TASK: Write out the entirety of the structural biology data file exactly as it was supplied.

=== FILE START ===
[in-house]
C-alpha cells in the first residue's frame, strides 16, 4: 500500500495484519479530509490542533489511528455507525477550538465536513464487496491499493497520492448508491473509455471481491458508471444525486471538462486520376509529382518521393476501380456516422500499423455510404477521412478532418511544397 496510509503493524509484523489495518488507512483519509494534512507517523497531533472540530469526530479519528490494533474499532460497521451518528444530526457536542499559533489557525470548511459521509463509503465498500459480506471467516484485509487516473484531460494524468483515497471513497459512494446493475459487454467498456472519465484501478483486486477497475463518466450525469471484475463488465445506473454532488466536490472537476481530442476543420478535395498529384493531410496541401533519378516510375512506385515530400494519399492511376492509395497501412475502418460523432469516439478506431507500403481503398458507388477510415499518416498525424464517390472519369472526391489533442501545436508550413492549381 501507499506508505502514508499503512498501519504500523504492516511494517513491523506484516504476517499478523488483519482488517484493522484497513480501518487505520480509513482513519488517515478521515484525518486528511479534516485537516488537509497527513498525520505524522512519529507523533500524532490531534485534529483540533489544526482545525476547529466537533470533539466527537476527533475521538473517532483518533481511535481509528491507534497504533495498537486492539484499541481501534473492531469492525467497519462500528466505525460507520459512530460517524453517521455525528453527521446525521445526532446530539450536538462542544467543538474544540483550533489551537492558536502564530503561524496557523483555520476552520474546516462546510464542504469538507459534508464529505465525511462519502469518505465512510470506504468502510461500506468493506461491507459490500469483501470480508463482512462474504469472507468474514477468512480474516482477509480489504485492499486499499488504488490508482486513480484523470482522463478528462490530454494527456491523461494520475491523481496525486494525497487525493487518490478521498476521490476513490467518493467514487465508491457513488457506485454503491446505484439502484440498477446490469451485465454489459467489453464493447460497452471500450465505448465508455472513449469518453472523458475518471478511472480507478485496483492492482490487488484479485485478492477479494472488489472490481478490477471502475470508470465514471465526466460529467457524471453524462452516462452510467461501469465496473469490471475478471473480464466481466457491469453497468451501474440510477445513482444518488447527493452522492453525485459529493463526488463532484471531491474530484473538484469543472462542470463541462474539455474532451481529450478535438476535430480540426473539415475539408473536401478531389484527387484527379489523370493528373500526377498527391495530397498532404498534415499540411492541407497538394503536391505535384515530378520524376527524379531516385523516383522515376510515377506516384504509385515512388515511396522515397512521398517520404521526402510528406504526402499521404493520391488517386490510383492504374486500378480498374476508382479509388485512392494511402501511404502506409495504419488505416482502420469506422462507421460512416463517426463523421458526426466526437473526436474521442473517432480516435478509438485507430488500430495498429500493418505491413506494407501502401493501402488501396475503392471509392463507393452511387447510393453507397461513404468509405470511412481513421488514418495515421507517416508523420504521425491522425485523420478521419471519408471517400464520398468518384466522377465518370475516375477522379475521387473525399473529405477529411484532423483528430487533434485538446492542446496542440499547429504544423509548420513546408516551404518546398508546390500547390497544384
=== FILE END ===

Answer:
[in-house]
C-alpha cells in the first residue's frame, strides 16, 4: 500500500495484519479530509490542533489511528455507525477550538465536513464487496491499493497520492448508491473509455471481491458508471444525486471538462486520376509529382518521393476501380456516422500499423455510404477521412478532418511544397 496510509503493524509484523489495518488507512483519509494534512507517523497531533472540530469526530479519528490494533474499532460497521451518528444530526457536542499559533489557525470548511459521509463509503465498500459480506471467516484485509487516473484531460494524468483515497471513497459512494446493475459487454467498456472519465484501478483486486477497475463518466450525469471484475463488465445506473454532488466536490472537476481530442476543420478535395498529384493531410496541401533519378516510375512506385515530400494519399492511376492509395497501412475502418460523432469516439478506431507500403481503398458507388477510415499518416498525424464517390472519369472526391489533442501545436508550413492549381 501507499506508505502514508499503512498501519504500523504492516511494517513491523506484516504476517499478523488483519482488517484493522484497513480501518487505520480509513482513519488517515478521515484525518486528511479534516485537516488537509497527513498525520505524522512519529507523533500524532490531534485534529483540533489544526482545525476547529466537533470533539466527537476527533475521538473517532483518533481511535481509528491507534497504533495498537486492539484499541481501534473492531469492525467497519462500528466505525460507520459512530460517524453517521455525528453527521446525521445526532446530539450536538462542544467543538474544540483550533489551537492558536502564530503561524496557523483555520476552520474546516462546510464542504469538507459534508464529505465525511462519502469518505465512510470506504468502510461500506468493506461491507459490500469483501470480508463482512462474504469472507468474514477468512480474516482477509480489504485492499486499499488504488490508482486513480484523470482522463478528462490530454494527456491523461494520475491523481496525486494525497487525493487518490478521498476521490476513490467518493467514487465508491457513488457506485454503491446505484439502484440498477446490469451485465454489459467489453464493447460497452471500450465505448465508455472513449469518453472523458475518471478511472480507478485496483492492482490487488484479485485478492477479494472488489472490481478490477471502475470508470465514471465526466460529467457524471453524462452516462452510467461501469465496473469490471475478471473480464466481466457491469453497468451501474440510477445513482444518488447527493452522492453525485459529493463526488463532484471531491474530484473538484469543472462542470463541462474539455474532451481529450478535438476535430480540426473539415475539408473536401478531389484527387484527379489523370493528373500526377498527391495530397498532404498534415499540411492541407497538394503536391505535384515530378520524376527524379531516385523516383522515376510515377506516384504509385515512388515511396522515397512521398517520404521526402510528406504526402499521404493520391488517386490510383492504374486500378480498374476508382479509388485512392494511402501511404502506409495504419488505416482502420469506422462507421460512416463517426463523421458526426466526437473526436474521442473517432480516435478509438485507430488500430495498429500493418505491413506494407501502401493501402488501396475503392471509392463507393452511387447510393453507397461513404468509405470511412481513421488514418495515421507517416508523420504521425491522425485523420478521419471519408471517400464520398468518384466522377465518370475516375477522379475521387473525399473529405477529411484532423483528430487533434485538446492542446496542440499547429504544423509548420513546408516551404518546398508546390500547390497544384